GSC  Vol.7 No.4 , November 2017
Solvent- and Catalyst-Free Microwave-Assisted Decarboxylation of Malonic Acid Derivatives
ABSTRACT
It has been found that microwave assisted decarboxylation of malonic acid derivatives can be achieved under solvent-free and catalyst free conditions. This new method produces the corresponding carboxylic acid in a pure manner and with a high yield in a very short reaction time: 3 - 10 min. In general terms, the condition under which this reaction is carried out accelerates the decarboxylation significantly of a series of disubstituted malonic acid derivatives, and makes this new process efficient, easy and environmentally friendly.

1. Introduction

The synthesis of carboxylic acid derivatives via malonic ester alkylation, hydrolysis, and subsequent decarboxylation is a well-established method for carbon- carbon bond formation [1] [2] [3] , and it is one of the most important reactions in organic synthesis. Each of these steps is under constant revision with the aim of developing more efficient procedures in terms of stereocontrol, use of friendly reaction conditions and better yields [4] .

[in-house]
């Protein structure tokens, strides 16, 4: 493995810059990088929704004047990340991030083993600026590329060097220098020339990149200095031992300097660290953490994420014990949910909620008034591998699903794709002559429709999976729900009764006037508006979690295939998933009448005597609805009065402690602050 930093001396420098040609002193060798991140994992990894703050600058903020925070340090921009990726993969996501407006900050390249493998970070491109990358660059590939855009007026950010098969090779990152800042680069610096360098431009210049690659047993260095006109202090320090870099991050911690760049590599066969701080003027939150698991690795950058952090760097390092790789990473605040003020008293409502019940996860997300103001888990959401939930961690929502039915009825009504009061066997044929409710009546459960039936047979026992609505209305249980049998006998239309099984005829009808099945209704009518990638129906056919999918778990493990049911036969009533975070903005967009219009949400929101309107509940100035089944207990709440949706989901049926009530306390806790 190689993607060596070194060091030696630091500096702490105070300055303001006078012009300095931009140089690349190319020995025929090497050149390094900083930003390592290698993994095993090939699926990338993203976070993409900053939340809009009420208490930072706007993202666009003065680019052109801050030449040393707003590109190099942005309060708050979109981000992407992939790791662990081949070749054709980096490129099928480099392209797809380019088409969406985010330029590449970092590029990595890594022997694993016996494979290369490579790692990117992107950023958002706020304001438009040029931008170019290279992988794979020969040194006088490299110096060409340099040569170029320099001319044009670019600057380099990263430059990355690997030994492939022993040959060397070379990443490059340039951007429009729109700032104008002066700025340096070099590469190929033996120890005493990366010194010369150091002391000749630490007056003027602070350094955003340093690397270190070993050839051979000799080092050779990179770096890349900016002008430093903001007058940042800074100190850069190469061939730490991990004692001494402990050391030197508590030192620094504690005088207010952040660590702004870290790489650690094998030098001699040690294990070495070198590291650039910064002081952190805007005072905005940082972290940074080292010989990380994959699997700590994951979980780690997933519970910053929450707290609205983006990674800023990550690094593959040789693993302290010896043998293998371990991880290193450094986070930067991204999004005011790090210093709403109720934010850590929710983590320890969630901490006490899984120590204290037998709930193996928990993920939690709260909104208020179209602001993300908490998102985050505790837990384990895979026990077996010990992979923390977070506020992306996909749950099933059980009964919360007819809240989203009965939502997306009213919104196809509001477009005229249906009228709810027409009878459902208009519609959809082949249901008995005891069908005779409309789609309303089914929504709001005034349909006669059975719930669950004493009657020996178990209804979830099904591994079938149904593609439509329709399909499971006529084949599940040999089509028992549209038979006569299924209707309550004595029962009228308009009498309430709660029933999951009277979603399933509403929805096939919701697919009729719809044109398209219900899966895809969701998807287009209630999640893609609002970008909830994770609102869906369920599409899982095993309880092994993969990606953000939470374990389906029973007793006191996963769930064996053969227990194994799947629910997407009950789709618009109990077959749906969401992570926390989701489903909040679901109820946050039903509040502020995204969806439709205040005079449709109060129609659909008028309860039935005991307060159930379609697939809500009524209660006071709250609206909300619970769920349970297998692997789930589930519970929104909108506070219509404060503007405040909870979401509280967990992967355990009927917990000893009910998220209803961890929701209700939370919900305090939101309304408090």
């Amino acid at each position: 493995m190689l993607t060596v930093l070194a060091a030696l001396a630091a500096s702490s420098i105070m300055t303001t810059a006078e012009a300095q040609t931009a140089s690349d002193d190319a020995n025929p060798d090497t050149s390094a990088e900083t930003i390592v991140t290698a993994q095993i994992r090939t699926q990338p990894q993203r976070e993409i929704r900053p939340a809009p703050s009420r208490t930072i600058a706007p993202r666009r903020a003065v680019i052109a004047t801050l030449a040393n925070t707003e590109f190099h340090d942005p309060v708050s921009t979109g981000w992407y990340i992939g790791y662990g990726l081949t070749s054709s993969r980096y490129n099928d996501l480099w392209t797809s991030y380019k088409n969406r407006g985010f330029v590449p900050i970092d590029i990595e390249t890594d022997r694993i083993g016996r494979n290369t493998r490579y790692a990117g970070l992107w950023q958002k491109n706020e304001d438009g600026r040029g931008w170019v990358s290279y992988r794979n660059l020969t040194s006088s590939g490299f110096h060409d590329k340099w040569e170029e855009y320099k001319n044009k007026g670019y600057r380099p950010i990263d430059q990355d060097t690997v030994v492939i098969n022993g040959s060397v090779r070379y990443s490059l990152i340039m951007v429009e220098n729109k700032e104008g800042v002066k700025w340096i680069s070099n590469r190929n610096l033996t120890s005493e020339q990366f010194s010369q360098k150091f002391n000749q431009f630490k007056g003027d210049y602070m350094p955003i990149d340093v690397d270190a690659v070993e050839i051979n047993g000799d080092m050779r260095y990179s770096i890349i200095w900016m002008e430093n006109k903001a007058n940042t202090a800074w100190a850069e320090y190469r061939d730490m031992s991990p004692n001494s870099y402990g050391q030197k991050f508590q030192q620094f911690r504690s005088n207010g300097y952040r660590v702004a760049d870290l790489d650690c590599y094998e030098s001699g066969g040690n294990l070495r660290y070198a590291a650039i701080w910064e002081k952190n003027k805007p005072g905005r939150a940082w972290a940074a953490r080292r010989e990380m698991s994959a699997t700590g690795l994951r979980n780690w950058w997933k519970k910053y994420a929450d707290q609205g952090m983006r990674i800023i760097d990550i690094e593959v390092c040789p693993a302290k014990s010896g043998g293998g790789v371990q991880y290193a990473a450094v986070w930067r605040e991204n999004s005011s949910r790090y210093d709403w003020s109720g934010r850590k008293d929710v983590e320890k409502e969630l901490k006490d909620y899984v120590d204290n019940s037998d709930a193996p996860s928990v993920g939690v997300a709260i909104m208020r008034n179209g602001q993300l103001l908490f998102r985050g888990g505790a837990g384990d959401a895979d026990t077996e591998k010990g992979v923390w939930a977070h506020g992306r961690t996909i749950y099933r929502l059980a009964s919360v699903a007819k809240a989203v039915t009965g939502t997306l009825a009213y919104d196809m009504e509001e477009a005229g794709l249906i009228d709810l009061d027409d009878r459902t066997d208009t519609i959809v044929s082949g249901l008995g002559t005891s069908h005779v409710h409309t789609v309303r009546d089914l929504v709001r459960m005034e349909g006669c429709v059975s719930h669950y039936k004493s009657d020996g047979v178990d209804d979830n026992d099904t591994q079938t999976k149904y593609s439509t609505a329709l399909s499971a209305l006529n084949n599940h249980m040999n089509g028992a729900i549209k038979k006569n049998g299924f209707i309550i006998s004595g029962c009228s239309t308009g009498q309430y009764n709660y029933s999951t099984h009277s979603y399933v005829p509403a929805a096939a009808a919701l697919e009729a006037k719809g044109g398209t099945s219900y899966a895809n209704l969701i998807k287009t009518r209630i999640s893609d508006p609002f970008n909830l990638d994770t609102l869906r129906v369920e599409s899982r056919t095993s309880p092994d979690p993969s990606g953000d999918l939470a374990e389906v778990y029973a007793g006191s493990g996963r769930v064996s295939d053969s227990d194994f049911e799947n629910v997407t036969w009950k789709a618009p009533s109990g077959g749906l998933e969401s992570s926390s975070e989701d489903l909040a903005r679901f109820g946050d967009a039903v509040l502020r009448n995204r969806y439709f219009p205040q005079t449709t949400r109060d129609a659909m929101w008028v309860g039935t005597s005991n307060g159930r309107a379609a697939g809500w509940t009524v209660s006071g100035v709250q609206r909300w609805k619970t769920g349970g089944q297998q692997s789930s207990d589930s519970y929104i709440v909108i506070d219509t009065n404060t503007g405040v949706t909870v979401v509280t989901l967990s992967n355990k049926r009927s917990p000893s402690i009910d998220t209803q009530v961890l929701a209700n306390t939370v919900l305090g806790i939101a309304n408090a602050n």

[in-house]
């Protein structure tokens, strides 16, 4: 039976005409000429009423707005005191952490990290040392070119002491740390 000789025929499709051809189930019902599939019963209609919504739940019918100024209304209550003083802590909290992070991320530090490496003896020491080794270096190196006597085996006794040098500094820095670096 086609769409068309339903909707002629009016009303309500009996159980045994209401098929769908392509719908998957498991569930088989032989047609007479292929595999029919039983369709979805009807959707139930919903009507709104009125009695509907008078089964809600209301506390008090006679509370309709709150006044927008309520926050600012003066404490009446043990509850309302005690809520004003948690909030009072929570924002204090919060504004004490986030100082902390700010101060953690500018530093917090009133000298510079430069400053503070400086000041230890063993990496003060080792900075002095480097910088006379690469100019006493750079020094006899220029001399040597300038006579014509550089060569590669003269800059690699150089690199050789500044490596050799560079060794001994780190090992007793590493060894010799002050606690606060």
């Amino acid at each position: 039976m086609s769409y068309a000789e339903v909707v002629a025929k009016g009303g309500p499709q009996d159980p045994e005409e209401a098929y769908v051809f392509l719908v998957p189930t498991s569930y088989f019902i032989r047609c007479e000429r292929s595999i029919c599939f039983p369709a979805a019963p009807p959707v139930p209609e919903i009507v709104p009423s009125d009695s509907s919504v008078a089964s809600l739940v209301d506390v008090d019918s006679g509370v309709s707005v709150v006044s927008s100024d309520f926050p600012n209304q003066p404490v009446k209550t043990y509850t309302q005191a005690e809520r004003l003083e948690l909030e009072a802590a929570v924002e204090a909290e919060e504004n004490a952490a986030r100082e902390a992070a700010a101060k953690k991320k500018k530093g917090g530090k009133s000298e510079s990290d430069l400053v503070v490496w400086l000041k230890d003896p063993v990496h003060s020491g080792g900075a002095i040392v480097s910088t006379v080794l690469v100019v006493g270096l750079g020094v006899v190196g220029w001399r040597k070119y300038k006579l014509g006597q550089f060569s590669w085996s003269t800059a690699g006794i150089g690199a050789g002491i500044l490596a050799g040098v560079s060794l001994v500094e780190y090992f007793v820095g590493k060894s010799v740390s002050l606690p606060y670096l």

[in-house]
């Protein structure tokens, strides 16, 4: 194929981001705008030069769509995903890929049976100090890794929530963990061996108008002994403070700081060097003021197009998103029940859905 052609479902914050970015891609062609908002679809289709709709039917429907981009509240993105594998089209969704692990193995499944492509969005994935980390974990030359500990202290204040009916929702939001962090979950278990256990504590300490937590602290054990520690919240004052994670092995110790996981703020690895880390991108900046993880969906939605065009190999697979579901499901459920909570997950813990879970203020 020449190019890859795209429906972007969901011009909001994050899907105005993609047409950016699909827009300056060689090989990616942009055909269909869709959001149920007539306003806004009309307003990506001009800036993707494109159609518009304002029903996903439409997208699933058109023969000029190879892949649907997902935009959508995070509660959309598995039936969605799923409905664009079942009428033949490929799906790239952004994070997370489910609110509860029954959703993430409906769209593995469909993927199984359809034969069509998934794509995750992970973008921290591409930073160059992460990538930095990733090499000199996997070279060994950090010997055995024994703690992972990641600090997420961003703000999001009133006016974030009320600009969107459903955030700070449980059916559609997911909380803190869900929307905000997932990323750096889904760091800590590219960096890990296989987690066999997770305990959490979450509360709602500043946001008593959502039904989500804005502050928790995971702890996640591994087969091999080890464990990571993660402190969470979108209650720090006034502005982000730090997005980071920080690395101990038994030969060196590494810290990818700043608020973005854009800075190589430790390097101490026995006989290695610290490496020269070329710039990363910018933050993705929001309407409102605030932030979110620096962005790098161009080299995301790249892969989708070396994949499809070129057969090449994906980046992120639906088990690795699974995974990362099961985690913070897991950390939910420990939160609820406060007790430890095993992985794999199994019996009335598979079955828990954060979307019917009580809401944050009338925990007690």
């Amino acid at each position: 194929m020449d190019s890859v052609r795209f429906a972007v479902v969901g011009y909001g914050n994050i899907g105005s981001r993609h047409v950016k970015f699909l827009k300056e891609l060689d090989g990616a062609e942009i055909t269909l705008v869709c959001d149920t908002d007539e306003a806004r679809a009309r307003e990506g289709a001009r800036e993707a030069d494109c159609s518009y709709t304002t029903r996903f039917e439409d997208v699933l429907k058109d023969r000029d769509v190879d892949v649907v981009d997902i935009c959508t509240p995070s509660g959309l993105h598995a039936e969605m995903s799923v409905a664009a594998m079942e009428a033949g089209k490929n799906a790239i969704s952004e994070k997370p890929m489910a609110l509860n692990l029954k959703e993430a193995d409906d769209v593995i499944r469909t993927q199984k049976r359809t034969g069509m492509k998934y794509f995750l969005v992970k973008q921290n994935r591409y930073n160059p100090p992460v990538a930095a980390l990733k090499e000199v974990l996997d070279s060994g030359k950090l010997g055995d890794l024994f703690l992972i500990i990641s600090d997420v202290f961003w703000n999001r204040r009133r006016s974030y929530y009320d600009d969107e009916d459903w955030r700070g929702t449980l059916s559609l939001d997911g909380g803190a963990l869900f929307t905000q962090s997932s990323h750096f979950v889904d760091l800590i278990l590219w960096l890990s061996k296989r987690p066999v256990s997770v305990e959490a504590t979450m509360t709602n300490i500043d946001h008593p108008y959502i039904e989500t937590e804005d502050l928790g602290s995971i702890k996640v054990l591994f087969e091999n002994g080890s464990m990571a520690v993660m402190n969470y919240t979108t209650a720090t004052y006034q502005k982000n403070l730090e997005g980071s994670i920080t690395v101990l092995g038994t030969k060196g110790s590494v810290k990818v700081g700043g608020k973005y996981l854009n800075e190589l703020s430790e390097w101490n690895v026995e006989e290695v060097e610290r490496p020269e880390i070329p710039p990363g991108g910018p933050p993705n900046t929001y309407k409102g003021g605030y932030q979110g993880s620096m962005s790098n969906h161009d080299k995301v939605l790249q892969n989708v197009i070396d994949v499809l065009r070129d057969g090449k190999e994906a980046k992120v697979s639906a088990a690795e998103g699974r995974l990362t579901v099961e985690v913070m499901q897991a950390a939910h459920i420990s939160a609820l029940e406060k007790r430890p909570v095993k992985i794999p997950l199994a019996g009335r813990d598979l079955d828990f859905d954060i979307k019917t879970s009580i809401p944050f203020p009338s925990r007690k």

The key step in this multistep reaction sequence is the decarboxylation process, which is usually performed under harsh thermal conditions (up to 200˚C) using conventional [5] [6] or microwave heating [1] .

In thermal conditions, the decarboxylation step can be carried out using xylene, aniline, dimethylaniline, quinoline, dioxane, pyridine [7] , toluidine, xylidine [8] , catechol, resorcinol [9] and acid media [10] [11] as solvents at high temperature for long periods of time (overnight). The heating time has been reduced to an hour with the use of cumene as a solvent in the presence of catalytic amounts of pyridine [12] . In addition to those reactions a milder copper-catalyzed decarboboxylation of malonic acid derivatives was reported to proceed in acetronitrile at reflux temperature [3] .